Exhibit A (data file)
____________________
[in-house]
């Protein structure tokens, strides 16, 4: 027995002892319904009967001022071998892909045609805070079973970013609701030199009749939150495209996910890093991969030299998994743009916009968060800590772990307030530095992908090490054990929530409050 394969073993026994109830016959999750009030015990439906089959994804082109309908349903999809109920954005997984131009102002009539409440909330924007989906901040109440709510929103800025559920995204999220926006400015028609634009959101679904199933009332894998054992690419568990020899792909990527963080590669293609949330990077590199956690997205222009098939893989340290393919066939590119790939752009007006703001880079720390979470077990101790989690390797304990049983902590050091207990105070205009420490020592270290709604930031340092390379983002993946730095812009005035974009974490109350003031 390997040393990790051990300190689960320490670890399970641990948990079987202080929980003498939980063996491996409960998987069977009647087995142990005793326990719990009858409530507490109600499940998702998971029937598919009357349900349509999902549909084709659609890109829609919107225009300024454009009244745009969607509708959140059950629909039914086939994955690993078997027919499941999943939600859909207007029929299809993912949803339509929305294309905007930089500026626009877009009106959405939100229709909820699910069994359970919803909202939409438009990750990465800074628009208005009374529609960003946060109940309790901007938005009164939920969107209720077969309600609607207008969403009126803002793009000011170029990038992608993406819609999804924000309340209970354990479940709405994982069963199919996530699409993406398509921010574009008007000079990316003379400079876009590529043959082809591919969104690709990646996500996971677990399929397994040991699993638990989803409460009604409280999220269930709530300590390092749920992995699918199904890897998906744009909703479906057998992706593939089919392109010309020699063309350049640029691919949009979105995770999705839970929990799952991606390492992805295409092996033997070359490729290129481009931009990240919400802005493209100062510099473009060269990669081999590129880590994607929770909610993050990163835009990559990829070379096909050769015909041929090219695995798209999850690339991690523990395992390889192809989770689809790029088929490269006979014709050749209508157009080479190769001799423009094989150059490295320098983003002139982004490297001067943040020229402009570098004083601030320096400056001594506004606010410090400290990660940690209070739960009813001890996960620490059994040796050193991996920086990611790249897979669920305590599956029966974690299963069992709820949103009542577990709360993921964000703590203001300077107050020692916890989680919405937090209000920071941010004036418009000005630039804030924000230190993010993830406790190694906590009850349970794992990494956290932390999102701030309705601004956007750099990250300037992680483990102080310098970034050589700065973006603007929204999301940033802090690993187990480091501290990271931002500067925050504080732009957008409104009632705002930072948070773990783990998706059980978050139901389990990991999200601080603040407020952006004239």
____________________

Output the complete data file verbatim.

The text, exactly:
[in-house]
């Protein structure tokens, strides 16, 4: 027995002892319904009967001022071998892909045609805070079973970013609701030199009749939150495209996910890093991969030299998994743009916009968060800590772990307030530095992908090490054990929530409050 394969073993026994109830016959999750009030015990439906089959994804082109309908349903999809109920954005997984131009102002009539409440909330924007989906901040109440709510929103800025559920995204999220926006400015028609634009959101679904199933009332894998054992690419568990020899792909990527963080590669293609949330990077590199956690997205222009098939893989340290393919066939590119790939752009007006703001880079720390979470077990101790989690390797304990049983902590050091207990105070205009420490020592270290709604930031340092390379983002993946730095812009005035974009974490109350003031 390997040393990790051990300190689960320490670890399970641990948990079987202080929980003498939980063996491996409960998987069977009647087995142990005793326990719990009858409530507490109600499940998702998971029937598919009357349900349509999902549909084709659609890109829609919107225009300024454009009244745009969607509708959140059950629909039914086939994955690993078997027919499941999943939600859909207007029929299809993912949803339509929305294309905007930089500026626009877009009106959405939100229709909820699910069994359970919803909202939409438009990750990465800074628009208005009374529609960003946060109940309790901007938005009164939920969107209720077969309600609607207008969403009126803002793009000011170029990038992608993406819609999804924000309340209970354990479940709405994982069963199919996530699409993406398509921010574009008007000079990316003379400079876009590529043959082809591919969104690709990646996500996971677990399929397994040991699993638990989803409460009604409280999220269930709530300590390092749920992995699918199904890897998906744009909703479906057998992706593939089919392109010309020699063309350049640029691919949009979105995770999705839970929990799952991606390492992805295409092996033997070359490729290129481009931009990240919400802005493209100062510099473009060269990669081999590129880590994607929770909610993050990163835009990559990829070379096909050769015909041929090219695995798209999850690339991690523990395992390889192809989770689809790029088929490269006979014709050749209508157009080479190769001799423009094989150059490295320098983003002139982004490297001067943040020229402009570098004083601030320096400056001594506004606010410090400290990660940690209070739960009813001890996960620490059994040796050193991996920086990611790249897979669920305590599956029966974690299963069992709820949103009542577990709360993921964000703590203001300077107050020692916890989680919405937090209000920071941010004036418009000005630039804030924000230190993010993830406790190694906590009850349970794992990494956290932390999102701030309705601004956007750099990250300037992680483990102080310098970034050589700065973006603007929204999301940033802090690993187990480091501290990271931002500067925050504080732009957008409104009632705002930072948070773990783990998706059980978050139901389990990991999200601080603040407020952006004239």